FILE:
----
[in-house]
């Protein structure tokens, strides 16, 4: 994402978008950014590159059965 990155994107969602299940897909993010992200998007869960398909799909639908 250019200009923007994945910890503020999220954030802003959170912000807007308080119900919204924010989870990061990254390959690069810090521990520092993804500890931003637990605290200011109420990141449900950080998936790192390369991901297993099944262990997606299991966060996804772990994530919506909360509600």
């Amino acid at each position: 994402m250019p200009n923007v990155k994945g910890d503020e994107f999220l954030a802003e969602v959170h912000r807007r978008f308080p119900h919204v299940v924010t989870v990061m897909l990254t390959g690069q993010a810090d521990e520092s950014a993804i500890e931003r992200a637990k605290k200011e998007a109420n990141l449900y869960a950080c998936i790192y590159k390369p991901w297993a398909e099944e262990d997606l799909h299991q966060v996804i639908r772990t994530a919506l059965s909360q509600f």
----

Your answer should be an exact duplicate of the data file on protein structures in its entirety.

[in-house]
């Protein structure tokens, strides 16, 4: 994402978008950014590159059965 990155994107969602299940897909993010992200998007869960398909799909639908 250019200009923007994945910890503020999220954030802003959170912000807007308080119900919204924010989870990061990254390959690069810090521990520092993804500890931003637990605290200011109420990141449900950080998936790192390369991901297993099944262990997606299991966060996804772990994530919506909360509600």
């Amino acid at each position: 994402m250019p200009n923007v990155k994945g910890d503020e994107f999220l954030a802003e969602v959170h912000r807007r978008f308080p119900h919204v299940v924010t989870v990061m897909l990254t390959g690069q993010a810090d521990e520092s950014a993804i500890e931003r992200a637990k605290k200011e998007a109420n990141l449900y869960a950080c998936i790192y590159k390369p991901w297993a398909e099944e262990d997606l799909h299991q966060v996804i639908r772990t994530a919506l059965s909360q509600f």